The Grudge Review
When someone dies in the grip of a powerful rage... a curse is born. The curse gathers in that place of death. Those who encounter it will be consumed by its fury.
Those of you with good memories may recognize that quote from my previous review of Takashi Shimizu's original Japanese version of this movie - Ju-on: The Grudge. Those of you with even better memories could even be aware of the subtle difference between the quotes... the two movies are similar, with important differences.
The plot remains pretty much the same... something evil lurks in a house; uncaring, relentless and determined. And it's killing people. This time round it's Sarah Michelle Geller (Karen) who finds herself being pursued, and with Buffy long gone and Scooby Doo nowhere to be seen the poor girl is in for a tough time. The setting remains the same, i.e. despite the Hollywood connection the movie is still shot in Japan, and although a number of American actors are used here I found their inclusion strangely disconcerting - for Geller, and Bill Pullman, apart the American cast add little, yet somehow manage to drag The Grudge down into mediocrity. KaDee Strickland, for example, spoils every scene she's in merely by having the wrong look - it's just too Hollywood! And again, when Ted Raimi (Alex) bumps into Yoko on the stairwell - the close up on his face as he screams just seems too... corny? At least Yoko shows him how it should be done! Perhaps if I had no point of reference I wouldn't be quite so picky, but comparisons with the original are inevitable, and once made this Grudge is firmly beaten into second place. Even Toshio (played by Yuya Ozeki in all three Grudge movies) seems less jarring to my Western senses, looking more like a painted child than I remember from Ju-on. The answer could lie with the PG-13 certificate, and although viewer shocks (and there are a few) are sometimes of the involuntary spasm type, I found things all a little tame this time round. The camera angles aren't quite “angular” enough, and the fact that audio is strictly English means that everything is so much more readily understandable... and, for some reason, less shocking. As I've mentioned, I found the majority of the American actor's performances a little “hammy” to be frank - for me the whole thing works better in Japanese.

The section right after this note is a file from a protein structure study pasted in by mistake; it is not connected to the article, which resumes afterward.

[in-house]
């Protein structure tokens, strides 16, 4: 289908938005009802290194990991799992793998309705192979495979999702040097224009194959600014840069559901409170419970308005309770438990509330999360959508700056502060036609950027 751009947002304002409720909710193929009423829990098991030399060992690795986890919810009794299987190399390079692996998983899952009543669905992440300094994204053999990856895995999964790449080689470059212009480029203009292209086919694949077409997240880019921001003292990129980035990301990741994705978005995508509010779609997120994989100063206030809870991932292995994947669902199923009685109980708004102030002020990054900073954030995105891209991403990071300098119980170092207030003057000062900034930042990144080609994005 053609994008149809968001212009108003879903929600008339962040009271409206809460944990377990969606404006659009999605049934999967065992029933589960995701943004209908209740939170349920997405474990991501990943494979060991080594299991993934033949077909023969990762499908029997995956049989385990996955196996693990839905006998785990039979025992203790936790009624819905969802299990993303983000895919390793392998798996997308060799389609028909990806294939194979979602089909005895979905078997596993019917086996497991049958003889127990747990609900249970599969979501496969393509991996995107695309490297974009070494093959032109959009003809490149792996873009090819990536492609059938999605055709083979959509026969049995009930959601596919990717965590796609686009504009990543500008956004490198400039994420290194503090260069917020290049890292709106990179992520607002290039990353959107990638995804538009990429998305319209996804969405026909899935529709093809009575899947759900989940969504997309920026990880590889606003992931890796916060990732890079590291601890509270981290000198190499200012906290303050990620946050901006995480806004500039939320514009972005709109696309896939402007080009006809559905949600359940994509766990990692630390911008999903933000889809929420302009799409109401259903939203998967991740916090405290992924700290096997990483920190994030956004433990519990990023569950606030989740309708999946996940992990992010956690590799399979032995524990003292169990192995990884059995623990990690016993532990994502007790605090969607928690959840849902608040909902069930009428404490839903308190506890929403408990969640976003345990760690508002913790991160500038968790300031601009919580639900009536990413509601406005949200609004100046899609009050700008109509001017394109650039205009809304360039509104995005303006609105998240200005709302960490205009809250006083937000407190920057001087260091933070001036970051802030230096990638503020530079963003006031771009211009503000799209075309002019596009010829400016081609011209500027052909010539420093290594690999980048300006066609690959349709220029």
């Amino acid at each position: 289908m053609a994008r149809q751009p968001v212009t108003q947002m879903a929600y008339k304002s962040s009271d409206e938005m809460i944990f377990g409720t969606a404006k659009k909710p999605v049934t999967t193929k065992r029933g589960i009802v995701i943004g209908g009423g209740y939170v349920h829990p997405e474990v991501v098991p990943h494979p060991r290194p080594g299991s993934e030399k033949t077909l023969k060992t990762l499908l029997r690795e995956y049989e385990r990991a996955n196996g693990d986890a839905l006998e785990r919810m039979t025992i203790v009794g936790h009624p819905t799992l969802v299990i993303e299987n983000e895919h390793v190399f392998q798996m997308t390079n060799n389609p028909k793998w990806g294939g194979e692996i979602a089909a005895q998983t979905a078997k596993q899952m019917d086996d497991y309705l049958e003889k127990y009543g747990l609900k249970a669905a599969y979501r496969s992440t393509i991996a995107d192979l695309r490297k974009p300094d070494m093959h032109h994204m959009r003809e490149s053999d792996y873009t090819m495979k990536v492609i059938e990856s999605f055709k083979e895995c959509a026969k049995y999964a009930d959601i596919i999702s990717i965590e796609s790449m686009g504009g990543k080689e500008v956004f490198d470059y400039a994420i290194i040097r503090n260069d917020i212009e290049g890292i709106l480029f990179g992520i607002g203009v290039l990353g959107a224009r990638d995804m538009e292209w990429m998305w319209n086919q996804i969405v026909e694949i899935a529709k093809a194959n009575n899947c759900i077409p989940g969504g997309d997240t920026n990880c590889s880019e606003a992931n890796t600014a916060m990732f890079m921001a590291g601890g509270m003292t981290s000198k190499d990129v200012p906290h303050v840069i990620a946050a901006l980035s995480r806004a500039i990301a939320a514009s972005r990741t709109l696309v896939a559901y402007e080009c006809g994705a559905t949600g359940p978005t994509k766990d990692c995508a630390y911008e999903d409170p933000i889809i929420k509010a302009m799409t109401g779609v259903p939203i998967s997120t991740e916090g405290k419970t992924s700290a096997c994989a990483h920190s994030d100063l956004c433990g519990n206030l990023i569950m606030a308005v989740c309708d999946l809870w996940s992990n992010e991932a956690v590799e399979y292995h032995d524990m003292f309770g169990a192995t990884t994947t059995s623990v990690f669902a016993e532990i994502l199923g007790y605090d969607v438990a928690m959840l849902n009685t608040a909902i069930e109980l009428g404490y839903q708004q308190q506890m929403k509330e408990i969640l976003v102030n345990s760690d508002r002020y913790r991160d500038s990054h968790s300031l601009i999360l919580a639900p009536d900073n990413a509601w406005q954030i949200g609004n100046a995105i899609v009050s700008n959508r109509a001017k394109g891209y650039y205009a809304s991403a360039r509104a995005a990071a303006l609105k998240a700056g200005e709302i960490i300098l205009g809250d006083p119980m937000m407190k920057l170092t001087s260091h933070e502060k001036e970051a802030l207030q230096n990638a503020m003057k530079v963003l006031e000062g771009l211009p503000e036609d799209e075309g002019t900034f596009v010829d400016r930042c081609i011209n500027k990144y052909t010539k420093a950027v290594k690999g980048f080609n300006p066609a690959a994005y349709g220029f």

Having done a little digging, perhaps the answer lies in The Grudge's movie making budget - made for an estimated Ten Million Dollars the film's costs are clearly chicken feed... relatively speaking of course! And now that the takings are being counted - at least One Hundred and Ten Million Dollars - I'm hopeful that The Grudge 2 will be the horror movie I had looked forward to here, but I suspect that PG-13 certificate will still be a tempting one for the movie moguls...